I developed a little cynicism that seemed to mirror the growing cynicism of the publishing industry--easy to look for blame in others. Where was my big marketing push? Where was the agent endlessly advocating? Why were my partners failing me? Of course, I was failing them in equal measure, and there's a parallel melodramatic personal story to go along with that publishing internship. I am grateful and fortunate to have been published and connect with readers. It's one of the profoundly satisfying achievements of my life, along with being a decent father and an occasionally good husband.

But the internship is over, and Act II is underway, and today we have an industry where publishers won't consider unagented manuscripts and many agents don't even bother responding to queries. The frenetic rush to cash in on a trend--or change its name, as "paranormal romance" became "urban fantasy" when the former was polluted by too many rushed, mediocre books--is coinciding with a rising do-it-yourself era, where bestsellers will still do very well but midlist writers will have to make tough choices about trying for the brass ring or going indie.

But now, even doing it myself, I say "I'd better write something that sells, so the other books get noticed and purchased and read." But that's not the reason I got into writing in the first place. I want to make a living, but I want to do it with my vision, the things inside me that make me a crazy human, insecure of rejection and egotistical enough to think my vision matters. I don't want to write a cash-in, vapid book, because all that would let me do is buy stuff. It's the reason I've avoided tie-in or corporate-owned fiction, though I've had some chances. That's just a job.

I want to write a book with heart. The kind of books I want to read, and the kind of books I think will survive when trends fade. It's amazing to me that 10 years later there's a new audience for The Red Church. The book still feels fresh. It is, because it was true, and held all the timeless things I wanted to say to the world.

My other books have it, but maybe with a little too much eye on market conditions. My least-successful novel was one I tried to make widely likable, and my last New York novel was written almost in a tooth-grinding state of passive aggression. The sum of the professional industry advice I received can be reduced to:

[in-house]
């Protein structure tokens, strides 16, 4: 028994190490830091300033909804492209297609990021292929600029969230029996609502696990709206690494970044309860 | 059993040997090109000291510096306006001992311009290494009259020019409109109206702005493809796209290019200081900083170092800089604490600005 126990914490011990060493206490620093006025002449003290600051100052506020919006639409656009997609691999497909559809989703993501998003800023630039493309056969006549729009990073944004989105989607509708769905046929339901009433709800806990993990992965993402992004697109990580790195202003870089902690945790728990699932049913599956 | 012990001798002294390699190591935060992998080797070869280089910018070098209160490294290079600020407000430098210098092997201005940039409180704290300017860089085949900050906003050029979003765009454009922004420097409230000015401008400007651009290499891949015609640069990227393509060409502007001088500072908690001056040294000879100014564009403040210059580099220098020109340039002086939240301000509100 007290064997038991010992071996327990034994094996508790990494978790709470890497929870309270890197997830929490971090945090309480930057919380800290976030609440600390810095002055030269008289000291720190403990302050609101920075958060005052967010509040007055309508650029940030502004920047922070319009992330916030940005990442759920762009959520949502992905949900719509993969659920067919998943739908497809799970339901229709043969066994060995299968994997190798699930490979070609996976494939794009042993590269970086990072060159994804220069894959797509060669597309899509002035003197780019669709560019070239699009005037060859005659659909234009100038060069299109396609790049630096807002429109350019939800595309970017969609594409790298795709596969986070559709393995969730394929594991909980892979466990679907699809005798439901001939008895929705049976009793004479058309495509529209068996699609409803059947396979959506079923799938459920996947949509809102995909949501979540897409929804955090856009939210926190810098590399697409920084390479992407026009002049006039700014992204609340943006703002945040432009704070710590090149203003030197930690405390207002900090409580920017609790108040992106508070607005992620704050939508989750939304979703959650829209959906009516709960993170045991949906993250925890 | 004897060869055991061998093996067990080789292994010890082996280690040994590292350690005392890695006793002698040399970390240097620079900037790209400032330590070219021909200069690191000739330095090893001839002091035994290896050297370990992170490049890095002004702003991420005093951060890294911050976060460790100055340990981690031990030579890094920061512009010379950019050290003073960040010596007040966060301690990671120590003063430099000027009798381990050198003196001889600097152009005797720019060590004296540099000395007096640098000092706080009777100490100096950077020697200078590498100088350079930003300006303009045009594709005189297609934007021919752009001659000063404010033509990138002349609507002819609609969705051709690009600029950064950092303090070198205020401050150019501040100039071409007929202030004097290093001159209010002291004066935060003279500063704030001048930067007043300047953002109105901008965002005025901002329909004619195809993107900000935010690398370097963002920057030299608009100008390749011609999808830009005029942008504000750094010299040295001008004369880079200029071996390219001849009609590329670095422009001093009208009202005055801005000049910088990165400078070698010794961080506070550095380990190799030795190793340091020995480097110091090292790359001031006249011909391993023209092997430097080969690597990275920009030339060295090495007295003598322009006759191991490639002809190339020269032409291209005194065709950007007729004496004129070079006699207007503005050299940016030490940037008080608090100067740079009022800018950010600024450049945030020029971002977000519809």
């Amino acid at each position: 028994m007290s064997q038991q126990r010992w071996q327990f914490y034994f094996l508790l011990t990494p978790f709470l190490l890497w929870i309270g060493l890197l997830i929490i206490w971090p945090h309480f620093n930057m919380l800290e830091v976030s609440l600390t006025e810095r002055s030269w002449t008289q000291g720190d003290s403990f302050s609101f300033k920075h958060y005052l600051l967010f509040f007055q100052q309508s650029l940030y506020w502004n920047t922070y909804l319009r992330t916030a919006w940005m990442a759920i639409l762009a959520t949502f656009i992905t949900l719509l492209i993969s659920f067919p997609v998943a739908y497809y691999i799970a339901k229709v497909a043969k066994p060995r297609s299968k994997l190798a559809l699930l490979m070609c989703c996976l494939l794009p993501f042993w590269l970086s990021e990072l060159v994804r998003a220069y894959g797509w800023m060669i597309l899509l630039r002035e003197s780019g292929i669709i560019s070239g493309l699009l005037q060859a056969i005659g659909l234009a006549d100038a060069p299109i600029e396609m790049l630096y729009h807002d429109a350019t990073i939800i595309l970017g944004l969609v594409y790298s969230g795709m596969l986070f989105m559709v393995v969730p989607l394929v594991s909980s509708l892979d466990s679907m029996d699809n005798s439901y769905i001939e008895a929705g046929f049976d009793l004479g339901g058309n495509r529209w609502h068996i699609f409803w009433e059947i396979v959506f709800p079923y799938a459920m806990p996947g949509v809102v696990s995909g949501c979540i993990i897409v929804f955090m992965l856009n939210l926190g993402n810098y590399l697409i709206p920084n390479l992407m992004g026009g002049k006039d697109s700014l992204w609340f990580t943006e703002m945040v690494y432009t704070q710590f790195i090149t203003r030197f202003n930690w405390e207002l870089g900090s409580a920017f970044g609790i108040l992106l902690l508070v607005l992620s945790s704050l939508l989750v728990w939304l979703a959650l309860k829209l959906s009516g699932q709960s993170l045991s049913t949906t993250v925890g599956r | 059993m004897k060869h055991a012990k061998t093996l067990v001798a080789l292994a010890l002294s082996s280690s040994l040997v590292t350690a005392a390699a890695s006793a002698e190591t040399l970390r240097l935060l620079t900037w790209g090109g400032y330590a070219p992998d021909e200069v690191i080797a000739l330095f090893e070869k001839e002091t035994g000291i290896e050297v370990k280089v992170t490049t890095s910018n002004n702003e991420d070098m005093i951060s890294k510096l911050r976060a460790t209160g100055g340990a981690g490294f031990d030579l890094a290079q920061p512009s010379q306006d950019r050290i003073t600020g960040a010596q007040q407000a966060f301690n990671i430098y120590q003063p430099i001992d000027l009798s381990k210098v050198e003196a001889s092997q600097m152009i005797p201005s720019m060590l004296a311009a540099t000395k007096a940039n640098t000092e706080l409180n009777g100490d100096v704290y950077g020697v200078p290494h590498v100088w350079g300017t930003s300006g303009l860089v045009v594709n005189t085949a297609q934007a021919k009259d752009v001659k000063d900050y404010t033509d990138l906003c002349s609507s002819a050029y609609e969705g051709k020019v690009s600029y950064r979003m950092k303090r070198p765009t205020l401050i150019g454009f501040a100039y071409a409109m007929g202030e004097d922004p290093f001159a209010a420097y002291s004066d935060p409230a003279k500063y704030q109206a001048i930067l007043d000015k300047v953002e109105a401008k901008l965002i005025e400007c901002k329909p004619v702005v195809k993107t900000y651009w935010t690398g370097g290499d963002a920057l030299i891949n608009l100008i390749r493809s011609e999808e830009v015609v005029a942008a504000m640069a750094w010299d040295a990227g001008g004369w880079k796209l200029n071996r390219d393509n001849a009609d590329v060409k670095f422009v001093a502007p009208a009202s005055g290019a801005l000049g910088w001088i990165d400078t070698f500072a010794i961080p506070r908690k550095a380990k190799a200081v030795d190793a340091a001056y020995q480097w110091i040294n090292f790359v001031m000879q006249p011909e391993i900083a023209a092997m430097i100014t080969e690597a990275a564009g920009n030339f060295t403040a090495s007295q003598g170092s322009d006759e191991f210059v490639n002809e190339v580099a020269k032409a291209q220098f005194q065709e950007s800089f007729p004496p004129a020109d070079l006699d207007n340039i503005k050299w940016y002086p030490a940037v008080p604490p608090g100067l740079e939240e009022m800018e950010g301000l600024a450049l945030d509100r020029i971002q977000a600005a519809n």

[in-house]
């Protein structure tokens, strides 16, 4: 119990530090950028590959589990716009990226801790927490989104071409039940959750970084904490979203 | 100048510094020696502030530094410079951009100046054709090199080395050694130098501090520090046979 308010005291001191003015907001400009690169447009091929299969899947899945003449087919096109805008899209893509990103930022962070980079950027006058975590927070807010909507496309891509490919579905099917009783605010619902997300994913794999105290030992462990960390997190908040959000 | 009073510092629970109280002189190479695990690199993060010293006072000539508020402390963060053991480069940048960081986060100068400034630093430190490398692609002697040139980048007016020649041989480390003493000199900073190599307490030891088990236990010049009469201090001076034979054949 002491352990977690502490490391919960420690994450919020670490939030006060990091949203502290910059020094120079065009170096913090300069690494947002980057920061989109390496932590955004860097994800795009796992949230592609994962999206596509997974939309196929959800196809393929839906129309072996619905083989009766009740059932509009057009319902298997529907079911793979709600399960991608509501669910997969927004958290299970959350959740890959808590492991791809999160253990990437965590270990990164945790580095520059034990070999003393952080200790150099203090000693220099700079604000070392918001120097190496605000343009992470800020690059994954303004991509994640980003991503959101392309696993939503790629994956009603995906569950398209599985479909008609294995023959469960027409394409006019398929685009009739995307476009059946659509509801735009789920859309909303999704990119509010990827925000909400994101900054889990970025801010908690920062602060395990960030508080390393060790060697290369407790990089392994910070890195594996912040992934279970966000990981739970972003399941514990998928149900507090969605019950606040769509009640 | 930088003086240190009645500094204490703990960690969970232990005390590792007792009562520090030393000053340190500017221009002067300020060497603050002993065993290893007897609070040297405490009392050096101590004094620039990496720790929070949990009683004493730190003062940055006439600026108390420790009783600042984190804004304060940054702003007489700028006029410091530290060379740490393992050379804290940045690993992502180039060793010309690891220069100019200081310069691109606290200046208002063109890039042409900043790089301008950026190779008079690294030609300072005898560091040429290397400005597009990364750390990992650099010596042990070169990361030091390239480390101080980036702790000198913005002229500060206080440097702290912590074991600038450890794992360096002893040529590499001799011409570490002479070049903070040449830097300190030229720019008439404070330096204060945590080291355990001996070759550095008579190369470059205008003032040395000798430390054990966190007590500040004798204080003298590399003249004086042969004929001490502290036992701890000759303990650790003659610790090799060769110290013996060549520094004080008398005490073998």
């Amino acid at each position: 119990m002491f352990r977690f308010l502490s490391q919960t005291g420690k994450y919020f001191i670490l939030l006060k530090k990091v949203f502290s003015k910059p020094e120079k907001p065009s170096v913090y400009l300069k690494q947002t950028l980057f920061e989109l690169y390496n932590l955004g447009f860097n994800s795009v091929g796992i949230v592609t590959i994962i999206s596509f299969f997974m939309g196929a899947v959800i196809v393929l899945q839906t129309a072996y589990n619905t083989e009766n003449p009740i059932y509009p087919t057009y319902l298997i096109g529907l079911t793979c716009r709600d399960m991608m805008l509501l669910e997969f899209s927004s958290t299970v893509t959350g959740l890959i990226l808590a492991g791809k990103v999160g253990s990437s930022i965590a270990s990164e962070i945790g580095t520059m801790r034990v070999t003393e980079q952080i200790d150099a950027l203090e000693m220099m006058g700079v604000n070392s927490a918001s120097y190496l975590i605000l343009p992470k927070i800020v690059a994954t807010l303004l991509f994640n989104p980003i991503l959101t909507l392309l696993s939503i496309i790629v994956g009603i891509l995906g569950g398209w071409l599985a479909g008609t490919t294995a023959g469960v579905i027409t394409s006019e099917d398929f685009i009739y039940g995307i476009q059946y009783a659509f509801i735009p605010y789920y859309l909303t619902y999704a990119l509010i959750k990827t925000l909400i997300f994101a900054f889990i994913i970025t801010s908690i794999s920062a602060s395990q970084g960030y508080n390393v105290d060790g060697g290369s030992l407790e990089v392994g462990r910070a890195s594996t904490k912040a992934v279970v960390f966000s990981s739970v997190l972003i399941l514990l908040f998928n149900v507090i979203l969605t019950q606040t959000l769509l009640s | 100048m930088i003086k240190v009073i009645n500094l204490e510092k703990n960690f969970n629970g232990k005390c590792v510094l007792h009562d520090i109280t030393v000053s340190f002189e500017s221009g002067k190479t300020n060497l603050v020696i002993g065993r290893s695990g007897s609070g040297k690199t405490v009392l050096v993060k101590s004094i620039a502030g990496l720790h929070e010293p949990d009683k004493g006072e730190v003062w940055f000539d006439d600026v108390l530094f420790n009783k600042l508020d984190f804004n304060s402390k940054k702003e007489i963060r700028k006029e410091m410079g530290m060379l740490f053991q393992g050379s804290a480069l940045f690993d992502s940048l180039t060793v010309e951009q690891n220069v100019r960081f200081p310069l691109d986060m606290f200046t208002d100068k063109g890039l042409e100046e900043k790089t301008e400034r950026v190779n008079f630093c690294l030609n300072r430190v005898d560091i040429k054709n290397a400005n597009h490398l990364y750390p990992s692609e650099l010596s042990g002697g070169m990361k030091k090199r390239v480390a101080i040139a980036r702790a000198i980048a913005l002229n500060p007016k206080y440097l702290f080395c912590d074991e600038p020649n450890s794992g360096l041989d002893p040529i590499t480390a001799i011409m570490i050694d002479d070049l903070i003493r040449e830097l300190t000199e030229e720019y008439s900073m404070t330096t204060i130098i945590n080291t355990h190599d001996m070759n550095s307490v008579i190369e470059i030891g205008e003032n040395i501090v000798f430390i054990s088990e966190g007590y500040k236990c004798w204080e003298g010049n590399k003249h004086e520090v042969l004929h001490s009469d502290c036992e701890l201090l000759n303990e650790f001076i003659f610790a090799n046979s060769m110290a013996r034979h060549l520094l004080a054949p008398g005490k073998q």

1) "Write it more like Stephen King"
2) "Write a thriller. They sell."
3) "Have you thought of writing a vampire novel?"

That's it. Now, I'm convinced New York knows better than me how to sell books to one another. They know their industry. I am not so sure they know how to sell books to a reader, or everything they publish would be a bestseller. I am not so sure I know how to sell books to a reader, or I would probably be writing the types of books more readers want--those trends emerge for a reason.

But the one thing I do know, and which NY probably doesn't know or care about, is my heart. All I can write is the truth inside, and let the microchips fall where they may. It's something I often forget. It might be my heart's message only gets to one reader. Maybe a few hundred or a few thousand. Maybe more.

Never once has anyone in the publishing industry asked, "Which idea inspires you? What book are you dying to write? What book would you want to leave as your epitaph? What book would you dedicate to your daughter?"

Maybe other authors have heard it, but not me. And sometimes it makes me woozy that I ever let such a philosophy hold sway over me. I forgot what I was here for. So I ask myself the question: "What happened to your heart? And what are you going to do about it?"


Tuesday, June 1, 2010

La Chiesa Rossa--red in any language

Some good insight by Sarah Jae Jones, a St. Martin's editor, on the different types of book readers and how the digital era might affect their reading habits. My own thoughts as a writer are similar--I believe the bestsellers in hardcover will still have a print following, especially those casual readers who only read the blockbusters they see on the cover of People or Entertainment Weekly--Da Vinci Code, twilight, Harry Potter, and the like. They read a few books a year, what Jones' accurately describes as "seeing what all the fuss is about." And, if you press them, those types of readers would describe themselves as "well read." I doubt if I'll ever be able to reach that audience.

The middling crowd, those counted on to support bookstores, are likely to migrate to digital books. I'll probably do both. I already read on the PC Kindle for Desktop, but I am waiting to buy an e-reader when the prices come down and there is more uniformity of format. I do like to re-read certain books, but I gave away cases and cases of books from my personal library when I realized "once was enough" or that I'd likely never be interested in reading a particular book (I used to do a lot of hoarding at rummage sales, which explains the random pile of genre fiction). I still have more paper books than I can comfortably read in a lifetime, but I've never been a trend or fad reader--I don't need the hottest bestseller or the "book everybody's talking about." I figure it will always be around and if it stands the test of time I can pick it up for a quarter in 10 years.

And that's the kind of stuff I write, the quarter books. I'm more of a disposable, working-class writer, a storyteller. I am fortunate enough to have some readers who like to collect all my books, but it would be difficult for me to sustain a hardcover audience, because that involves a huge contract. I would also have a hard--but not impossible--task of publishing genre fiction in midlist, mass-market paperback, but the cold truth is that the wait, the short shelf life, and the years and years of content loss means it's not only a bad move financially, it also doesn't really build a career.

I was talking to one of my translators about how this new era works. Making $5 a book per day may not seem much, but if you have 10 books on the market, that's $50. If you have 10 translations of those 10 books on the market, that's $500. A day. Sure, the translation work is difficult, and adds complications, but you also never know where you are going to be a hit--France, Germany, Spain, China. Everyone's buying the iPad, and the frontiers are just now busting open. In a global market, the first one overseas wins. I'm not sure I can get there fast enough, but here's to trying!